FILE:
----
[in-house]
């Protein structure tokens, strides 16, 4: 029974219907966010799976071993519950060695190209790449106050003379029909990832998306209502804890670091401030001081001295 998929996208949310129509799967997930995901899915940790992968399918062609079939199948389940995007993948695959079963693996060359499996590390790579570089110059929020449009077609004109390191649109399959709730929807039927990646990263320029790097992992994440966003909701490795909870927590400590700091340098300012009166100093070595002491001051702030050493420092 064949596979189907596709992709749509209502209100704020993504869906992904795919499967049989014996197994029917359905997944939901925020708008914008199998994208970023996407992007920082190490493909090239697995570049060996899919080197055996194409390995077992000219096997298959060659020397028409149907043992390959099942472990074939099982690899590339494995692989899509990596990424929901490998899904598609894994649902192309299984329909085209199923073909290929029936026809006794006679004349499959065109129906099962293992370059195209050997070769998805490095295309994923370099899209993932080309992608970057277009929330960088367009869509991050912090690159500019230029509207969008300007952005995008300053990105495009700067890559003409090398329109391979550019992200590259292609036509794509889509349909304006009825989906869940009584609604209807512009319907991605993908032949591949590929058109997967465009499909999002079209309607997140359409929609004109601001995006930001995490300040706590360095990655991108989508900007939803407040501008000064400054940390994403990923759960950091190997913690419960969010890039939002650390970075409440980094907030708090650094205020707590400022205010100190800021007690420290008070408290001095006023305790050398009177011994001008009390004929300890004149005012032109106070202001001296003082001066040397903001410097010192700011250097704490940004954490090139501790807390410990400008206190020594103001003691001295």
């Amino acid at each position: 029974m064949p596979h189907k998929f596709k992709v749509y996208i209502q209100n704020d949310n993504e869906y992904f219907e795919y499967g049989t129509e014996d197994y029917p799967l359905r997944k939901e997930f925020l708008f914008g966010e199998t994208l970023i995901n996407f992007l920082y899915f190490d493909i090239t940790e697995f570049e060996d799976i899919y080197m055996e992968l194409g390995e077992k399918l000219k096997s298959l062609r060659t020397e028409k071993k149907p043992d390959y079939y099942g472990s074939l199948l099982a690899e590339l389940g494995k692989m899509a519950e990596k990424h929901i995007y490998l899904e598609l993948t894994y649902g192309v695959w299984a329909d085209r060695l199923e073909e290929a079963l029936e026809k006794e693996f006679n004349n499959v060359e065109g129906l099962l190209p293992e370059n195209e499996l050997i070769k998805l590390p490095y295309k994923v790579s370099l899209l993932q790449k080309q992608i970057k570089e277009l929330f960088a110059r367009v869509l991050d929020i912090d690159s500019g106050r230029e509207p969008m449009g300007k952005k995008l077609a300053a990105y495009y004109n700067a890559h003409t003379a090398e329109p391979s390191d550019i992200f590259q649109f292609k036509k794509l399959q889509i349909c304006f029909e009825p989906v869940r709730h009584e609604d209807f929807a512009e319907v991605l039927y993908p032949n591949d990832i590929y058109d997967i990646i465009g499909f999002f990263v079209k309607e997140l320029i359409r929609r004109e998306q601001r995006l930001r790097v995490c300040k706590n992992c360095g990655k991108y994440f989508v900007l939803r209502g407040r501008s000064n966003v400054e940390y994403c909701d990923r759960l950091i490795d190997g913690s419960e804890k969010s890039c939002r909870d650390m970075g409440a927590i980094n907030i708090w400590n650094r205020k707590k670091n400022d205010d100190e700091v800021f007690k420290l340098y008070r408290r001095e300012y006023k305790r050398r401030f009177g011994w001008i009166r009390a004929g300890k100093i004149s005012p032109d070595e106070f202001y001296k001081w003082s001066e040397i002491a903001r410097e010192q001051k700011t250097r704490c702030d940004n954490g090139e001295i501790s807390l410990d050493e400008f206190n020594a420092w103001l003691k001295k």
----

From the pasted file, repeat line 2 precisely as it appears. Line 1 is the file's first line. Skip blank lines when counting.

């Protein structure tokens, strides 16, 4: 029974219907966010799976071993519950060695190209790449106050003379029909990832998306209502804890670091401030001081001295 998929996208949310129509799967997930995901899915940790992968399918062609079939199948389940995007993948695959079963693996060359499996590390790579570089110059929020449009077609004109390191649109399959709730929807039927990646990263320029790097992992994440966003909701490795909870927590400590700091340098300012009166100093070595002491001051702030050493420092 064949596979189907596709992709749509209502209100704020993504869906992904795919499967049989014996197994029917359905997944939901925020708008914008199998994208970023996407992007920082190490493909090239697995570049060996899919080197055996194409390995077992000219096997298959060659020397028409149907043992390959099942472990074939099982690899590339494995692989899509990596990424929901490998899904598609894994649902192309299984329909085209199923073909290929029936026809006794006679004349499959065109129906099962293992370059195209050997070769998805490095295309994923370099899209993932080309992608970057277009929330960088367009869509991050912090690159500019230029509207969008300007952005995008300053990105495009700067890559003409090398329109391979550019992200590259292609036509794509889509349909304006009825989906869940009584609604209807512009319907991605993908032949591949590929058109997967465009499909999002079209309607997140359409929609004109601001995006930001995490300040706590360095990655991108989508900007939803407040501008000064400054940390994403990923759960950091190997913690419960969010890039939002650390970075409440980094907030708090650094205020707590400022205010100190800021007690420290008070408290001095006023305790050398009177011994001008009390004929300890004149005012032109106070202001001296003082001066040397903001410097010192700011250097704490940004954490090139501790807390410990400008206190020594103001003691001295």